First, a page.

I’m glad so many of you read that beautiful article in the Tribune. No, I do not ALWAYS carry two milk crates on my head, but that’s not what I wanted to talk about.
A customer came in and asked, “Hey, where are the books you priced too low that I can sell for hundreds of times the purchase price?” He said he was joking, but I could tell he had high hopes.
And somebody else asked me, “Well, what DO you do when you find out you made a mistake and priced something too low?” Ignoring the suggestion that Uncle Blogsy ever makes mistake–I am sometimes right incorrectly, but never wrong—I do have a standard procedure for such cases.
I cuss quietly to myself. Then I kick a cardboard box (used to kick walls, but cardboard’s softer). And then I sigh. And then I smile. Because even if a book does sell for less than I might have gotten otherwise, there is payback of a real and profitable kind.
Let’s say that I failed to notice that I had one of the rare copies of The Divine Secrets of the Ya-Ya Sisterhood which contained the microchip which, when triggered by the right brand of cell phone, gives you clues on where to find the Lost Ark of the Covenant. (Or is that The Da Vinci Code? I get confused on the points in modern first editions.) I put it out for $1 and a book dealer who is on the alert snatched it up, took it home, and sold it for $500. (There’s actually a book on how to detect and exploit the weaknesses of booksellers to find underpriced books and make lots of money. I didn’t put it out for sale this year. You can have it when I’m done reading it.)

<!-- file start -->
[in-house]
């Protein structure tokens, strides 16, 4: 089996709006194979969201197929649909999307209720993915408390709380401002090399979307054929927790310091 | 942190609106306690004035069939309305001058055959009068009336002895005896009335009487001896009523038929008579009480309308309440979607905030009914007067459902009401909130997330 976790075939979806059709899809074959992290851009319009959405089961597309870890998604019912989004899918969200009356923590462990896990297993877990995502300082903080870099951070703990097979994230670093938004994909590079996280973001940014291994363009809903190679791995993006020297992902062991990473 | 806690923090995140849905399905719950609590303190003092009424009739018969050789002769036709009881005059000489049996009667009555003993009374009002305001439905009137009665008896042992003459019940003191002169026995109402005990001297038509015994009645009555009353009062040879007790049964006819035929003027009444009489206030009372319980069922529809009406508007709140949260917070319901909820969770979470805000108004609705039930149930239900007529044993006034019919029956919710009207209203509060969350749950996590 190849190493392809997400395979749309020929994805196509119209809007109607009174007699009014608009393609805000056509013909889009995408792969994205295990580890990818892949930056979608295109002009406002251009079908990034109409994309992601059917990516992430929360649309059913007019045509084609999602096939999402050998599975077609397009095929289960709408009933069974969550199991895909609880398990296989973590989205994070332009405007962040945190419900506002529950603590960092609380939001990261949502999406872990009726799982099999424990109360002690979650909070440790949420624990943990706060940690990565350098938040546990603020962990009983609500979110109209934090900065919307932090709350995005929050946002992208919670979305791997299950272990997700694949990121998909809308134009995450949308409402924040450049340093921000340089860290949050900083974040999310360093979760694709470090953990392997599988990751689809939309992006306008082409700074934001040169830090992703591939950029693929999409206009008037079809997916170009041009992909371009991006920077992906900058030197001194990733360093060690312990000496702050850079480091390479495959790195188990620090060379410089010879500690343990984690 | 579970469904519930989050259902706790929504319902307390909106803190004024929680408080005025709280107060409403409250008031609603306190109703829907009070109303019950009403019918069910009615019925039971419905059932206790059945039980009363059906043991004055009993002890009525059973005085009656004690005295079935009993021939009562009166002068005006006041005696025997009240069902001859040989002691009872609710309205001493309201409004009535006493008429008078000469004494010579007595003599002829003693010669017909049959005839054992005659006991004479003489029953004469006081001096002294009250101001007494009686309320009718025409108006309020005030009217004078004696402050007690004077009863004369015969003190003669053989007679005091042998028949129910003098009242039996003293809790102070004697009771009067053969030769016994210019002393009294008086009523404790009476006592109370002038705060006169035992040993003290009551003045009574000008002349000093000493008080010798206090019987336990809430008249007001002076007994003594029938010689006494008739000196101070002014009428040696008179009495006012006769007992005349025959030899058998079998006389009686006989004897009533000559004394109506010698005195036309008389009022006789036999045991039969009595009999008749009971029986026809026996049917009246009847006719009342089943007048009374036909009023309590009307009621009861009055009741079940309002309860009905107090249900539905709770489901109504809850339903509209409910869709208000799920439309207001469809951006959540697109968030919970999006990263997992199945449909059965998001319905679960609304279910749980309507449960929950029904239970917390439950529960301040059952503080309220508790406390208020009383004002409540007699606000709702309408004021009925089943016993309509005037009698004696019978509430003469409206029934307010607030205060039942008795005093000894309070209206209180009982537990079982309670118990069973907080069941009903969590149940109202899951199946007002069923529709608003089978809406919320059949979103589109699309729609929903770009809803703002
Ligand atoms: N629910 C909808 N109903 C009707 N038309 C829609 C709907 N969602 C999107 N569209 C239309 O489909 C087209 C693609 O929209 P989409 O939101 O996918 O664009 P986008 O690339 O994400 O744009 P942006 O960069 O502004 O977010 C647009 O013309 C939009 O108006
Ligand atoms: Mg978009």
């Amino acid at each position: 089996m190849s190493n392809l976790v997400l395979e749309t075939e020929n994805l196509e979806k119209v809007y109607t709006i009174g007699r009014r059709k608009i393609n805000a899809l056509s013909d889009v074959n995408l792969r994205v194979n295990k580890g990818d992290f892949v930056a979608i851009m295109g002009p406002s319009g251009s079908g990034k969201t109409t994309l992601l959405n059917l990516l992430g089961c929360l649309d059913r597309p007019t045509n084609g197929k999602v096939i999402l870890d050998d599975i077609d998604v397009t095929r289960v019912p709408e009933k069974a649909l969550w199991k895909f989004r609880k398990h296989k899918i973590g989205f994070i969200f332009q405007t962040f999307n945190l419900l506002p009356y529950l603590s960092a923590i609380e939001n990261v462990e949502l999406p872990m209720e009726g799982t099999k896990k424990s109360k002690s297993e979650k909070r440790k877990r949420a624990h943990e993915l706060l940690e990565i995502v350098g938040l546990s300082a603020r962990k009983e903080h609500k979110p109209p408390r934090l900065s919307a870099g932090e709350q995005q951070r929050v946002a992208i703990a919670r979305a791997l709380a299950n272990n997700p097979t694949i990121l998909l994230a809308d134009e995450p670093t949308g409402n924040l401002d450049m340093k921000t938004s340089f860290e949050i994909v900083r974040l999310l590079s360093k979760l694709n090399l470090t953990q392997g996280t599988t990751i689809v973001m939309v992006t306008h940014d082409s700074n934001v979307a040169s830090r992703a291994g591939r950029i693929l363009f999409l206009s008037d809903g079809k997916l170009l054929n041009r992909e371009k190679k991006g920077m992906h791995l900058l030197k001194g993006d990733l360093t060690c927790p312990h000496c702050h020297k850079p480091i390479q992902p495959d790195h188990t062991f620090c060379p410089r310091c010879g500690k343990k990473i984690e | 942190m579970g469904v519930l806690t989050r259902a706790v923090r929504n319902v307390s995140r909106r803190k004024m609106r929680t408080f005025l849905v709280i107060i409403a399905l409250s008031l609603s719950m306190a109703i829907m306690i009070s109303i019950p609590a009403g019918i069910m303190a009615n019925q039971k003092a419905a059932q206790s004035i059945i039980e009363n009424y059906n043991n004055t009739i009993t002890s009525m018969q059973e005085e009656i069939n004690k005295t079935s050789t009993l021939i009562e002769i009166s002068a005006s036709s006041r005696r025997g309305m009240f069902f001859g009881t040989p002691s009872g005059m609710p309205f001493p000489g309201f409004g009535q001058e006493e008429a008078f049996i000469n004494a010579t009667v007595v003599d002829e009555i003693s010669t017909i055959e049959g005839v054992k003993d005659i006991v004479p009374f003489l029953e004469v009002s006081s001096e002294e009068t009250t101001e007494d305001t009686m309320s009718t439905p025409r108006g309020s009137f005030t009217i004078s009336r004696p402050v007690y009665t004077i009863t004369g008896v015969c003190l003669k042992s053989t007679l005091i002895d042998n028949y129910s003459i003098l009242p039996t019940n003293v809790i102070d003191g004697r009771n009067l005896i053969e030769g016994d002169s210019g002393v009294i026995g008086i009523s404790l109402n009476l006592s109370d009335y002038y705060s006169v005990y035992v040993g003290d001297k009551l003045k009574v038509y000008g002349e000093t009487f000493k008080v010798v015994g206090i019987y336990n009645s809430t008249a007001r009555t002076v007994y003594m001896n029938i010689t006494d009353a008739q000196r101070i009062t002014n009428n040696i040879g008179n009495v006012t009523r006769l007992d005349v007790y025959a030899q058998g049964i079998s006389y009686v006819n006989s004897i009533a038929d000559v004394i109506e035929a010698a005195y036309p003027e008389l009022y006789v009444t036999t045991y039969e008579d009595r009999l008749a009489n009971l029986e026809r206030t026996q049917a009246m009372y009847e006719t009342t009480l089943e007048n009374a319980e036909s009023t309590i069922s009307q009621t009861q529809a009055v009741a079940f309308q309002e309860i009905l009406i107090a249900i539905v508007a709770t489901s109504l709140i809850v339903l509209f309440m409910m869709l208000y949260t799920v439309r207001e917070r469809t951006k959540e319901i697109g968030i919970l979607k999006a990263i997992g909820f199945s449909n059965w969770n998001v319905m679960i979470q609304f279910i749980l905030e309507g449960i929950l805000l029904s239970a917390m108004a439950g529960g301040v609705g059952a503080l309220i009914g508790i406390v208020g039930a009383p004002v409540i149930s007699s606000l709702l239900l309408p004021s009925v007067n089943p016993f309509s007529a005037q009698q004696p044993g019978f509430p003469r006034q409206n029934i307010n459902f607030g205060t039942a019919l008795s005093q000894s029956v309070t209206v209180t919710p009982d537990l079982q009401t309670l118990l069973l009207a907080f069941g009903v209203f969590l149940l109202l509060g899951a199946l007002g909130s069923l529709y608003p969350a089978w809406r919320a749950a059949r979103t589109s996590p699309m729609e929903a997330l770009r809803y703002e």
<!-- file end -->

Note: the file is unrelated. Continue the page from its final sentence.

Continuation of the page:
Let’s say, as well, that he might have cheerfully paid the Newberry up to $50 for that same book (dealers LOVE a 90% markup.) So he got a book for $1 that he was prepared to pay $50 for. This will stick in his mind for a long, long time.
So he will mark his calendar every time the Newberry Library Book Fair rolls around. In the back of his mind the refrain will run “I was lucky there once. Maybe it’ll happen again.” Every year, without fail, hope will bring him back to our tables. And he will buy books, hoping. In the long run, that copy of The Divine Secrets will pay back the $49, and more.
And that, cranberry cupcake, is one of the things that makes managing a Book Fair the perfect job for somebody like me. Even the occasional mistake pays dividends. If all of life were like that, we’d use emerald bookends on Preview Night.